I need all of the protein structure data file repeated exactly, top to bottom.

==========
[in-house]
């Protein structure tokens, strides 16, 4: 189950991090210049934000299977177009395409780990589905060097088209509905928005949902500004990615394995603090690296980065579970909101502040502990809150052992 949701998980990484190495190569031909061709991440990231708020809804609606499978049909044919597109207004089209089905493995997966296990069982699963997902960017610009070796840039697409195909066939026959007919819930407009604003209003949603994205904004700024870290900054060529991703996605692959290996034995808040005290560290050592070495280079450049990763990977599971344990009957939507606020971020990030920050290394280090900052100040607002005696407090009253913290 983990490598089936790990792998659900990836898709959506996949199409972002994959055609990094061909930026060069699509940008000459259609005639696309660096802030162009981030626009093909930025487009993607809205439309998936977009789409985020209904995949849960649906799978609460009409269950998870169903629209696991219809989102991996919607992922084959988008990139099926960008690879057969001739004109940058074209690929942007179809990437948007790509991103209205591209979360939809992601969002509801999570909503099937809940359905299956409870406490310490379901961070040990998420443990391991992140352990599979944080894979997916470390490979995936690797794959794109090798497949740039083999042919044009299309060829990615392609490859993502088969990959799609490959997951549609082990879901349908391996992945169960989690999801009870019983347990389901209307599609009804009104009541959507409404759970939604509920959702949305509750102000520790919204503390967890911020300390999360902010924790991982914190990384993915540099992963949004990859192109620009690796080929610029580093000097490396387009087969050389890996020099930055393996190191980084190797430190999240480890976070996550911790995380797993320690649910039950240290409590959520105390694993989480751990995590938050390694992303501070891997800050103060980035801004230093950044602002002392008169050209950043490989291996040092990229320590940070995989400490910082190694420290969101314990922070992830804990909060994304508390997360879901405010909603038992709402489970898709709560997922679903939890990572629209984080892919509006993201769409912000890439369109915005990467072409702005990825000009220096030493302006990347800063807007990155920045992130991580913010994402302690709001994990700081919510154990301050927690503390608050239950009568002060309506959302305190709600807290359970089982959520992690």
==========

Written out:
[in-house]
């Protein structure tokens, strides 16, 4: 189950991090210049934000299977177009395409780990589905060097088209509905928005949902500004990615394995603090690296980065579970909101502040502990809150052992 949701998980990484190495190569031909061709991440990231708020809804609606499978049909044919597109207004089209089905493995997966296990069982699963997902960017610009070796840039697409195909066939026959007919819930407009604003209003949603994205904004700024870290900054060529991703996605692959290996034995808040005290560290050592070495280079450049990763990977599971344990009957939507606020971020990030920050290394280090900052100040607002005696407090009253913290 983990490598089936790990792998659900990836898709959506996949199409972002994959055609990094061909930026060069699509940008000459259609005639696309660096802030162009981030626009093909930025487009993607809205439309998936977009789409985020209904995949849960649906799978609460009409269950998870169903629209696991219809989102991996919607992922084959988008990139099926960008690879057969001739004109940058074209690929942007179809990437948007790509991103209205591209979360939809992601969002509801999570909503099937809940359905299956409870406490310490379901961070040990998420443990391991992140352990599979944080894979997916470390490979995936690797794959794109090798497949740039083999042919044009299309060829990615392609490859993502088969990959799609490959997951549609082990879901349908391996992945169960989690999801009870019983347990389901209307599609009804009104009541959507409404759970939604509920959702949305509750102000520790919204503390967890911020300390999360902010924790991982914190990384993915540099992963949004990859192109620009690796080929610029580093000097490396387009087969050389890996020099930055393996190191980084190797430190999240480890976070996550911790995380797993320690649910039950240290409590959520105390694993989480751990995590938050390694992303501070891997800050103060980035801004230093950044602002002392008169050209950043490989291996040092990229320590940070995989400490910082190694420290969101314990922070992830804990909060994304508390997360879901405010909603038992709402489970898709709560997922679903939890990572629209984080892919509006993201769409912000890439369109915005990467072409702005990825000009220096030493302006990347800063807007990155920045992130991580913010994402302690709001994990700081919510154990301050927690503390608050239950009568002060309506959302305190709600807290359970089982959520992690």